As loud as the hatred has been, the silence has been even more deafening.
Over the past few weeks, I’ve watched acquaintances, colleagues, and friends all sit silent, or “silently” validate the terrorists by hearting a “from the river to the sea” post.
Elie Wiesel said “We must always take sides. Neutrality helps the oppressor, never the victim. Silence encourages the tormentor, never the tormented.”
I guess the vitriol, the hatred, the pure antisemitism has always been there we just haven’t looked.
Fortunately for me, I grew up in Cherry Hill, NJ, an area where Jews were plentiful and vibrant in the community. I got my first real taste of antisemitism when I was in high school and had the amazing opportunity to spend a few weeks at Westminster Choir College. (Yes, I was a total theater and choir gleek — explains a lot to people that know me, I’m sure). Students from all over the country were at this iconic institution to learn music and musicality and sing together. The second night I was there, I remember meeting a big, burly kid (not in a blue leisure suit) from Mobile, Alabama. Somehow everyone was identifying where they were from, and it came out that I was Jewish. He straight looked me up and down and said, “Well damn, where your horns at Jew boy?” I remember the total feeling of disbelief that had just happened and turning and trying to educate him that the Jews are not the devil, but that pretty much went nowhere.
That started to open my eyes, and I began to sense the undertones of antisemitism around even in the Northeast bubble I grew up in. Then I went to college in Central Pennsylvania, and it highlighted so much, as I met students from not that far away in Western Pennsylvania who had never met a Jewish person before. I can tell you that once you open your eyes, as a Jew, you always know when it’s around, you feel it, you sense it, but it’s not really ever stated out loud.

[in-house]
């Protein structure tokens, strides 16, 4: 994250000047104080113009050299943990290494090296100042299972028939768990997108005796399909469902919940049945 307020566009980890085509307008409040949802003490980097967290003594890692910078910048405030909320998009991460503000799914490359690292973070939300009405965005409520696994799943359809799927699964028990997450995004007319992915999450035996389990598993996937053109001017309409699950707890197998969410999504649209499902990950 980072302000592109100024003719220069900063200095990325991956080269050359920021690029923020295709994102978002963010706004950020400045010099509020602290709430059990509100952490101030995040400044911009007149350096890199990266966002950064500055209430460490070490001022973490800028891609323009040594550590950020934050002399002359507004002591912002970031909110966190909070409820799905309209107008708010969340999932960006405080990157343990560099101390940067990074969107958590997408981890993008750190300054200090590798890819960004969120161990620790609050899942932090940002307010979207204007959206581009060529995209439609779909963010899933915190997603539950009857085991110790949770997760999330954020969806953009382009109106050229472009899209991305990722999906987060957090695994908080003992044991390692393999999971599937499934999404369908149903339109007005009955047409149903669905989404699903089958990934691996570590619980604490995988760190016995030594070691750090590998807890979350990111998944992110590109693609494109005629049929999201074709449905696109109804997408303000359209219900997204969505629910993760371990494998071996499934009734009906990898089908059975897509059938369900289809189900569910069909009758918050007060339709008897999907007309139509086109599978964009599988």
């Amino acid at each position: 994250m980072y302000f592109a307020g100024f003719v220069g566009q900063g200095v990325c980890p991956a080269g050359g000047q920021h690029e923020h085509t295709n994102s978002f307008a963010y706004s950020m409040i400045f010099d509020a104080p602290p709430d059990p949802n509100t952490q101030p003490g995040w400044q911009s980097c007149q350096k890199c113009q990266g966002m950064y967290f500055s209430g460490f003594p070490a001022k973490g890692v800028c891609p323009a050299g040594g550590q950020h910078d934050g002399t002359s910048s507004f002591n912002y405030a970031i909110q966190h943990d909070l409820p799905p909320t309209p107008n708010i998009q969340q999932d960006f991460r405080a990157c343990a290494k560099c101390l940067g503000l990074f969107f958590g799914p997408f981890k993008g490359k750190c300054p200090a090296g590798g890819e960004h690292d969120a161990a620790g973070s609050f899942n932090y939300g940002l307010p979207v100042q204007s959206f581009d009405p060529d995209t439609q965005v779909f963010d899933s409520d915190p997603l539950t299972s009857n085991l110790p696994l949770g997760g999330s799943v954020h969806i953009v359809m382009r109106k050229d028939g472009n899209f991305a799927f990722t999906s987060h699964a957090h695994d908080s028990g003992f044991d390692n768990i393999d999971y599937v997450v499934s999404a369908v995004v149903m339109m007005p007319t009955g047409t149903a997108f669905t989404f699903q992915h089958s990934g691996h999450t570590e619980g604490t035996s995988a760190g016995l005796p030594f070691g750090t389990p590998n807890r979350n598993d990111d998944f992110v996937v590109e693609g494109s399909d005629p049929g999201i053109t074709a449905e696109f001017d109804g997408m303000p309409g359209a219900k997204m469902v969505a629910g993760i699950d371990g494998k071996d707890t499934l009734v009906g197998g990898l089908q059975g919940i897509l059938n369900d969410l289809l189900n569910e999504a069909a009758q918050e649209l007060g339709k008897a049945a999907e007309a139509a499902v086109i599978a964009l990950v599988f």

But that’s all changed in the past decade for us.
The number of reported antisemitic incidents in the US alone has increased by almost 400% in just this past year (Statista 2023) with the largest increase ever in 2022. It’s become mainstream and acceptable to make antisemitic comments and jokes. How many people really agreed with things Kanye said? There was “outrage” — but was it really? Adidas “canceled” Kanye — but did they? Not really. It was all window dressing; they went back to selling a whole line of Yeezy footwear in May 2023.
October 7, 2023, I woke up to the news of a terrorist attack mounted by monsters who raped, mutilated, killed, and took hostage 1000s of innocent men, women, and children. We wept and we continue to weep for these people. Rightful outrage from world leaders and people everywhere as the news developed quickly changed to antisemitic rhetoric rising to such a disgusting level that the hashtag #killallthejews has trended on X in the UK this past week. We’re being associated with phrases like genocide and apartheid which for those people who have actually been subjected to these types of atrocities, like the Jews have, is beyond insulting. I was living in Manhattan during the attacks on 9/11 and not once did someone rip down a poster of a person missing, but now the abducted Israeli babies’ and children’s and teens’ pictures are ripped down daily. Why do this now? Because the abducted are all Jews — and we are always deemed responsible for everything that goes wrong in the world. Just look at history.
To those of us who were blinded, or maybe were just wearing rose-colored glasses, they are off.
Our eyes have been opened to the widespread hatred.
We know who stands with us and who does not, and we are grateful to those who support us.
To those who don’t, let me remind you that we have survived since Abraham made his covenant with G_d. We have overcome slavery in Egypt. We have overcome persecution of our people throughout history and multiple attempted Genocides — the Philistines, the Roman Empire, the Spanish Inquisition, Russian Programs, the Nazis, — and multiple attempts from those claiming to represent Palestinian interests.
Instead of rolling over and dying, we’ve grown, we’ve lived, we’ve loved, we’ve innovated, and we’ve flourished.
I am proud to be a Jew, and I stand with Israel.
I am not silent, and you cannot silence me.